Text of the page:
It’s been one month since Hurricane Laura, but communities are a long way from recovery.
"People are suffering from devastation down here," said Jeffrey Simpson, who lost his home in Lake Charles in the storm.
Rev. Angela Bulhof, of the University United Methodist Church, said the entire community around her Louisiana house of worship is still struggling weeks after the disaster.
"Twenty-six days without drinkable water, and at my house, 18 days without electricity," she said.
Thousands in the area are still without power, even now.
Raging winds and rain from the Category 5 storm ravaged the community of Lake Charles.
"It blew out windows, blew out skylights, ripped up roof," described Simpson.
Neighborhoods are now seas of tarp-covered roofs, and the United University Methodist Church is no exception.
Rev. Bulhof came back after evacuating to find her safe haven a mess.
"You could just smell the mold that was beginning to grow," she said.
The church has extensive water damage, roof damage, and its school and sanctuary are now closed indefinitely.
The wall of the school was made of brick and concrete, but the hurricane ripped it out and threw the bricks and concrete into the street. It took five dumpsters to clear out all the bricks left behind.
But more than the structural damage, Reverend Bulhof keeps asking herself, "How do we keep the spirit alive and connected when there’s literally not even a place to gather?"
A reality made tougher as COVID-19 was already keeping people apart.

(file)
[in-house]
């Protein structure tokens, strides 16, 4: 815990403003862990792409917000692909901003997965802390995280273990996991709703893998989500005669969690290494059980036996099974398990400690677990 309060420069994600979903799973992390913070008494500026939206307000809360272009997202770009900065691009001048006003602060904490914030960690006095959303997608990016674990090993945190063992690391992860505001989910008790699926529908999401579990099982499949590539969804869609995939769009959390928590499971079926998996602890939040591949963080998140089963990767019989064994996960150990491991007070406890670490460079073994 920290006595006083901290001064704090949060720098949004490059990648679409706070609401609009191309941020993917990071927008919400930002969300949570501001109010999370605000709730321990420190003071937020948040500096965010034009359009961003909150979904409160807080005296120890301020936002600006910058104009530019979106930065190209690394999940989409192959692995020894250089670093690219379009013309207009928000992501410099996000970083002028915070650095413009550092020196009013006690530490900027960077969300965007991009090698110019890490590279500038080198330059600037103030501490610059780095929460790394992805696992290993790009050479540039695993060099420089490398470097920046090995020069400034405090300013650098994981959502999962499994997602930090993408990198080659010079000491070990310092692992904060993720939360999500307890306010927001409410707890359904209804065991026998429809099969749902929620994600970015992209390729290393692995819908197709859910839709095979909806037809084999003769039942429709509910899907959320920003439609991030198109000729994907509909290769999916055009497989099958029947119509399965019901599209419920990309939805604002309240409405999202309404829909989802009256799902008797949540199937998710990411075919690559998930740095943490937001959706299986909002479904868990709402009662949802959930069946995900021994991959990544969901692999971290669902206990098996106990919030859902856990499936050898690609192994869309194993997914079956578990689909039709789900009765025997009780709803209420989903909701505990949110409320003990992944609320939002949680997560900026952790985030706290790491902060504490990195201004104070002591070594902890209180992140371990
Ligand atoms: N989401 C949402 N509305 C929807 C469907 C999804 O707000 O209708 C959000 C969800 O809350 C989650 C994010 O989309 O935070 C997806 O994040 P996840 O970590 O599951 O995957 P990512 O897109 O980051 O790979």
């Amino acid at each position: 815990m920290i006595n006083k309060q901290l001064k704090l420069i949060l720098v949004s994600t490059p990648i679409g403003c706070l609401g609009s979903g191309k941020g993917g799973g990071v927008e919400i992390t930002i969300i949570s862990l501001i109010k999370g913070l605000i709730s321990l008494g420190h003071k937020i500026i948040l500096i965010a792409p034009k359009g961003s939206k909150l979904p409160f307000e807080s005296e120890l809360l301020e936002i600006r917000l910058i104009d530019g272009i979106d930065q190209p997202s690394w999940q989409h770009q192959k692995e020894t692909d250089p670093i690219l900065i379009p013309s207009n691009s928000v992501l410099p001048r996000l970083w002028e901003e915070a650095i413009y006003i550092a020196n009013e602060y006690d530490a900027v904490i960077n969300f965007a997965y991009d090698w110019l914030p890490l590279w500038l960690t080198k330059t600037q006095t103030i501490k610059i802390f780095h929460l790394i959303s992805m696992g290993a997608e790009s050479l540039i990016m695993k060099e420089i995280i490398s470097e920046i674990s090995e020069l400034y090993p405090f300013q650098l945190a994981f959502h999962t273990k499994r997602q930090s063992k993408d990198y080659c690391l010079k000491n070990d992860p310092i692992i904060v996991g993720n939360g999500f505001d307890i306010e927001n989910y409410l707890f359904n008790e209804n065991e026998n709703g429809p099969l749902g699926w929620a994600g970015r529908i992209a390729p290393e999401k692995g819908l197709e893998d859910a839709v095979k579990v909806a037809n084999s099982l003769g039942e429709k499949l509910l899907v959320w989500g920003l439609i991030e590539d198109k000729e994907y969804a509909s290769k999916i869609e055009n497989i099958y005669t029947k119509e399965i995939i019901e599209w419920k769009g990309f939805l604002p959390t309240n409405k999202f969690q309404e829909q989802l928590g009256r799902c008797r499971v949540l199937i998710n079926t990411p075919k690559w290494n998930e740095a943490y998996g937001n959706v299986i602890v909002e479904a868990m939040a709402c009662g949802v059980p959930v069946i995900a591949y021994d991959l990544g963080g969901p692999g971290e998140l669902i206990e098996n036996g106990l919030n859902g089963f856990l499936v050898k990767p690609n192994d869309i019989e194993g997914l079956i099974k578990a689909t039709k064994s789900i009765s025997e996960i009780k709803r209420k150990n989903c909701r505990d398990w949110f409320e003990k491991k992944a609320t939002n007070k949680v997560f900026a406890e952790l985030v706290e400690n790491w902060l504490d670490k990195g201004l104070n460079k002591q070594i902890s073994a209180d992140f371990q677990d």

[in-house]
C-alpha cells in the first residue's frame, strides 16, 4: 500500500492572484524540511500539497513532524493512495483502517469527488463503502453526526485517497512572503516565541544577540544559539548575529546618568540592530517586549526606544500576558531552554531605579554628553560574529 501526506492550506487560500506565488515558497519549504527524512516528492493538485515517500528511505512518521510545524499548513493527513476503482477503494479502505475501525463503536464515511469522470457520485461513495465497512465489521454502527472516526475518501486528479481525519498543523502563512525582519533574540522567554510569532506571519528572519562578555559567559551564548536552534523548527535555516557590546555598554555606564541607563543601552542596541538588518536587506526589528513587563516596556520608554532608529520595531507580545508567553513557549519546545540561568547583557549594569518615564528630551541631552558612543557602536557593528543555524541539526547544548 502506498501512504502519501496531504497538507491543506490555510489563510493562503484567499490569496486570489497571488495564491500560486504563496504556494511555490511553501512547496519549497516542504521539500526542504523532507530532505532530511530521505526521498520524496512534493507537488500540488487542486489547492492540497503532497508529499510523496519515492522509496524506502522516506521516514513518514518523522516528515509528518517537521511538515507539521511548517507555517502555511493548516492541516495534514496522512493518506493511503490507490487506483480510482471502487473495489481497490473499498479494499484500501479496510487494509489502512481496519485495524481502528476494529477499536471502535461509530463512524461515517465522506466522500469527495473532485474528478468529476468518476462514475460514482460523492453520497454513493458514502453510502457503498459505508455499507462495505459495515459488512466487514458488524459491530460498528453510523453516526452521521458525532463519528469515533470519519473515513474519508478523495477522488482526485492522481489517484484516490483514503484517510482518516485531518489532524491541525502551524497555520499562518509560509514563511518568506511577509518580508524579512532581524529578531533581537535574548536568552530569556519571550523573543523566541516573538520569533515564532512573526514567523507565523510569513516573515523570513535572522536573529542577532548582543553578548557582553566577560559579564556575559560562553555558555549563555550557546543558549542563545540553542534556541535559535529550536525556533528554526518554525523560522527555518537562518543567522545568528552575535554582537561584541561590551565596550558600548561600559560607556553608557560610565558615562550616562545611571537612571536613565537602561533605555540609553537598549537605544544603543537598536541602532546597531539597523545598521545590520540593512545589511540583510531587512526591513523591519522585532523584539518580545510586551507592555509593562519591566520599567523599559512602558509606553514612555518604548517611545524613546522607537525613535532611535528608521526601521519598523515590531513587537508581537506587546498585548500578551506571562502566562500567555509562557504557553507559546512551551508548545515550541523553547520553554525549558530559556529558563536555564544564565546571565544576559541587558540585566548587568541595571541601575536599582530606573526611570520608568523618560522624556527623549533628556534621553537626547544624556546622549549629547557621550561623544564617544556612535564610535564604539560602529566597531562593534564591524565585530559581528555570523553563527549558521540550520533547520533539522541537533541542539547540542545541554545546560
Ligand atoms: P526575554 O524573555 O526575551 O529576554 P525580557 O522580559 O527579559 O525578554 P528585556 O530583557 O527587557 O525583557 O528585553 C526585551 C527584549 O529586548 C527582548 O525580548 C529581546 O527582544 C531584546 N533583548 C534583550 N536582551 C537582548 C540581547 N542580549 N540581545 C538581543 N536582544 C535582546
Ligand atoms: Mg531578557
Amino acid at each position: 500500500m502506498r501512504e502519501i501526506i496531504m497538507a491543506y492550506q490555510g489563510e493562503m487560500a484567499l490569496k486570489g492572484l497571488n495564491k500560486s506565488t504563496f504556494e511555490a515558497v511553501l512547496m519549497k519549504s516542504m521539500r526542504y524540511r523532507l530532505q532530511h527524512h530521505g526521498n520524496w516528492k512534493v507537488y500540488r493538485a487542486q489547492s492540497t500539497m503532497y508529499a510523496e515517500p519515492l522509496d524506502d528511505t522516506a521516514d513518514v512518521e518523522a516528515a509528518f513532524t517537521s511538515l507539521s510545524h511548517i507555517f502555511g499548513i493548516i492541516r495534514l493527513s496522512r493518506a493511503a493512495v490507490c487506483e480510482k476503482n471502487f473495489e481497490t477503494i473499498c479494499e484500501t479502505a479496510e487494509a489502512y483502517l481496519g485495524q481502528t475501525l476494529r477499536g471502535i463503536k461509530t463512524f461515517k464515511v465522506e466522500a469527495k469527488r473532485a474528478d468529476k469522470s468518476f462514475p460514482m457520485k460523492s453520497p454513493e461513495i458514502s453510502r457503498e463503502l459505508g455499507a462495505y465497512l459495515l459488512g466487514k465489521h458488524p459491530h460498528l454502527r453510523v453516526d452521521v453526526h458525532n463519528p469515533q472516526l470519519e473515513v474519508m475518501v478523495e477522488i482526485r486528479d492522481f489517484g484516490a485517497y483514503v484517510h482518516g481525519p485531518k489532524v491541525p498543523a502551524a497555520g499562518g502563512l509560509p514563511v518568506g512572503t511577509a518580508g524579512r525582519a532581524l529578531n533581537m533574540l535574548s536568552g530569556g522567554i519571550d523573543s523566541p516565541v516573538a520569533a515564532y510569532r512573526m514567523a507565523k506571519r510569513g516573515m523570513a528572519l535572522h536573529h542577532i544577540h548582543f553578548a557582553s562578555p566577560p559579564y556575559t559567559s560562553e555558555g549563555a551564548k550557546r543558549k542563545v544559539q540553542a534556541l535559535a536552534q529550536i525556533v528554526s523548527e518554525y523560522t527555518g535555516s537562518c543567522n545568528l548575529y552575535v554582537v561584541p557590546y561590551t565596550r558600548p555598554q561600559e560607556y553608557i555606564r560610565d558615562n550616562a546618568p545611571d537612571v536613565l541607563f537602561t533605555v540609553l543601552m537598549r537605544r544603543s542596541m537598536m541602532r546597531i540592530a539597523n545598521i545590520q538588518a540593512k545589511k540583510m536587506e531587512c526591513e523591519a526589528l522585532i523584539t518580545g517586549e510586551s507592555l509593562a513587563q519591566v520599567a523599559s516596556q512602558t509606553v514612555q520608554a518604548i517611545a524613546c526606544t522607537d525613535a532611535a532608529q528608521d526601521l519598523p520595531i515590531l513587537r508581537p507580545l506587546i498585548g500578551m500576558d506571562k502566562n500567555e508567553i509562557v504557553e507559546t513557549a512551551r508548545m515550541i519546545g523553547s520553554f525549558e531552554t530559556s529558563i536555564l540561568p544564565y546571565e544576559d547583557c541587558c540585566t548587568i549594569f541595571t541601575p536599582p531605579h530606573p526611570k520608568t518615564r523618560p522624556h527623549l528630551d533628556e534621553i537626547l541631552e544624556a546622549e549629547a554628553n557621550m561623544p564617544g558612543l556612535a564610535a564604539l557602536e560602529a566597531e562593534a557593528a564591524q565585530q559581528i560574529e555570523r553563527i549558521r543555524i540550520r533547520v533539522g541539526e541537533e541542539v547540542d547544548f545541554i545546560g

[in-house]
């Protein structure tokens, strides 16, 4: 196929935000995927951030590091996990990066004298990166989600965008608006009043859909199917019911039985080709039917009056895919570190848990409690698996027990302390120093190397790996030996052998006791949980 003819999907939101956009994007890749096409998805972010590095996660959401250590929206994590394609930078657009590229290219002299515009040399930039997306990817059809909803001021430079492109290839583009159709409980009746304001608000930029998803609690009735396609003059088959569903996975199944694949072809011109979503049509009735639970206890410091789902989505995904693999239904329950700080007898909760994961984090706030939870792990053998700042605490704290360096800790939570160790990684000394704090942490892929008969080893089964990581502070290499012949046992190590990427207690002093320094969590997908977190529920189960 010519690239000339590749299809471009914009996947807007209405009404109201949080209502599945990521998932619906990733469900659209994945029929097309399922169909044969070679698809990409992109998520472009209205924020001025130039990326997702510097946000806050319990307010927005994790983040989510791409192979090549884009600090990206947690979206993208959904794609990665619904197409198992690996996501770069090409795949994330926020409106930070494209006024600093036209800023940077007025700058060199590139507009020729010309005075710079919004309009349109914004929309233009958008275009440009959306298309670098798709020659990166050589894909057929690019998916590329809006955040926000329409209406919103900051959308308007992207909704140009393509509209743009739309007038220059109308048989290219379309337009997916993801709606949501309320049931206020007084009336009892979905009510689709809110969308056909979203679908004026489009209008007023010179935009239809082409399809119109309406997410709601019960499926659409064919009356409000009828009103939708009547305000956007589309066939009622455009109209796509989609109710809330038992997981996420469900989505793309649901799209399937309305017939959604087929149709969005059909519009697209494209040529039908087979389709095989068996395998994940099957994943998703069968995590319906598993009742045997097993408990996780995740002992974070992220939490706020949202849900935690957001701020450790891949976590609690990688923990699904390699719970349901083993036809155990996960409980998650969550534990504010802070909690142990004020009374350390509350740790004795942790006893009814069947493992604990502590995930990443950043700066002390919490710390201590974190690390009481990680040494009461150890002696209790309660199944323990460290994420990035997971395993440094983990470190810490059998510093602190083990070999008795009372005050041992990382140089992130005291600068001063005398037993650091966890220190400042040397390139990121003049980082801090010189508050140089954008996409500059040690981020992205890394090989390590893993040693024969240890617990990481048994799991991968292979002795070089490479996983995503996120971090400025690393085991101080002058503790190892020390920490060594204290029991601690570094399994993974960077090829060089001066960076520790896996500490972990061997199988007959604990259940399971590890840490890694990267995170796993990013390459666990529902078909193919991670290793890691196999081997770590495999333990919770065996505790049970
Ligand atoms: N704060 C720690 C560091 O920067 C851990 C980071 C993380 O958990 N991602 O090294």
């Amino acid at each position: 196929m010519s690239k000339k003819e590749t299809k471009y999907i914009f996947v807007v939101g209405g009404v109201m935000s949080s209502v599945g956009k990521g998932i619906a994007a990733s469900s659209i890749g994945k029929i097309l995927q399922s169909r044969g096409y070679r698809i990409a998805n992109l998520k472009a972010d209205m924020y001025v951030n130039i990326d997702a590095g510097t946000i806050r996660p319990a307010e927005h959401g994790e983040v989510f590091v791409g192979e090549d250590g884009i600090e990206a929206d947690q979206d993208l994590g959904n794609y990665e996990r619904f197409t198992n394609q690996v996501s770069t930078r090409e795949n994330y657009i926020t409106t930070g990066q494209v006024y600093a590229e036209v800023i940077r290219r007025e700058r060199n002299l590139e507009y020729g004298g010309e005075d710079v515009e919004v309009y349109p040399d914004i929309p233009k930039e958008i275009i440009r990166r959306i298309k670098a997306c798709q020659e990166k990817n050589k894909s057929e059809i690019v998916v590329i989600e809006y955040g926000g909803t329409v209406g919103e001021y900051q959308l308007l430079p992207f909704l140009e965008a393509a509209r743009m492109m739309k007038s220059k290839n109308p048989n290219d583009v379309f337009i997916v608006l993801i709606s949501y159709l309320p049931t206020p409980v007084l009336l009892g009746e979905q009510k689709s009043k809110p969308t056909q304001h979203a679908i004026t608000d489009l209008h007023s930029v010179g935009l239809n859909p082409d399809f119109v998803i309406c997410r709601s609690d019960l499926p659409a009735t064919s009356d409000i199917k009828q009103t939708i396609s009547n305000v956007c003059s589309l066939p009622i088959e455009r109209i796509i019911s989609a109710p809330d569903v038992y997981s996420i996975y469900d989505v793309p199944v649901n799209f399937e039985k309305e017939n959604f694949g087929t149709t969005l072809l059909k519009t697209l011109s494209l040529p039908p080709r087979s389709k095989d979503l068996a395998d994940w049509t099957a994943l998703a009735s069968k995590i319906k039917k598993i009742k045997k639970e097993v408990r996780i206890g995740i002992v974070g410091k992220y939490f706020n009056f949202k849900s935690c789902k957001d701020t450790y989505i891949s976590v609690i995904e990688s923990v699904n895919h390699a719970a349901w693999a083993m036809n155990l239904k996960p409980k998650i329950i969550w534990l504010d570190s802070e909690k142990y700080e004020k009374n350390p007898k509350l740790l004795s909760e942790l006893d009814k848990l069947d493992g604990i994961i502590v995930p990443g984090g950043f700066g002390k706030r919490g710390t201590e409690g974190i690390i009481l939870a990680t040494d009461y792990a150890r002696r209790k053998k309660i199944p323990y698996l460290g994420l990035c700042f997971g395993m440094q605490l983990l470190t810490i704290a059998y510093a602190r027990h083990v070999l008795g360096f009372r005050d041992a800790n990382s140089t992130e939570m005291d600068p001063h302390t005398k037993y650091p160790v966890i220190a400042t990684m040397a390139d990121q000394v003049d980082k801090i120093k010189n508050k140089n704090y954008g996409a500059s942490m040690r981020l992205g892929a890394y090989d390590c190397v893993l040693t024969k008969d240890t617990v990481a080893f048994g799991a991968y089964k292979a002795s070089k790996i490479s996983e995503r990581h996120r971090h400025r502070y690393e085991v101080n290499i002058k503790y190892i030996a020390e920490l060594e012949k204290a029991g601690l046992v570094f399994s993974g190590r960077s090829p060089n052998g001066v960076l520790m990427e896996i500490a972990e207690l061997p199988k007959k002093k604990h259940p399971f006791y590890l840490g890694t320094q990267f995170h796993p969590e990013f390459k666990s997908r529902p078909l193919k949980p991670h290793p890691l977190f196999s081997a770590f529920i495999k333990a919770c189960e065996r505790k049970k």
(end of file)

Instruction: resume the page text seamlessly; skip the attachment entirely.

"Part of me is wondering, ‘What’s next now, God?’ We were doing our best to get things online, and now, 10 steps back," said Bulhof.
Her parishioners feel that loss of community deeply.
"It makes my heart hurt," said Mary Simpson, a long-time worshipper, who lost her home in the storm. "I see all the people, and my heart just hurts for them, even though I'm one of them."
Mary and Jeff Simpson have been members of this church for years. They were married in the church two years ago. Even with the building unusable in their church, they knew when they lost their home, they could look to their church family for support.
"This is a building," said Jeff Simpson. "The church is the family within it, and we’re still holding together."
No one can say how long this church will be closed or how the parish will pay all the costs to rebuild, but Rev. Bulhof knows one thing.
"There is nothing we go through that we go through alone," she said.
This church—this family—will endure.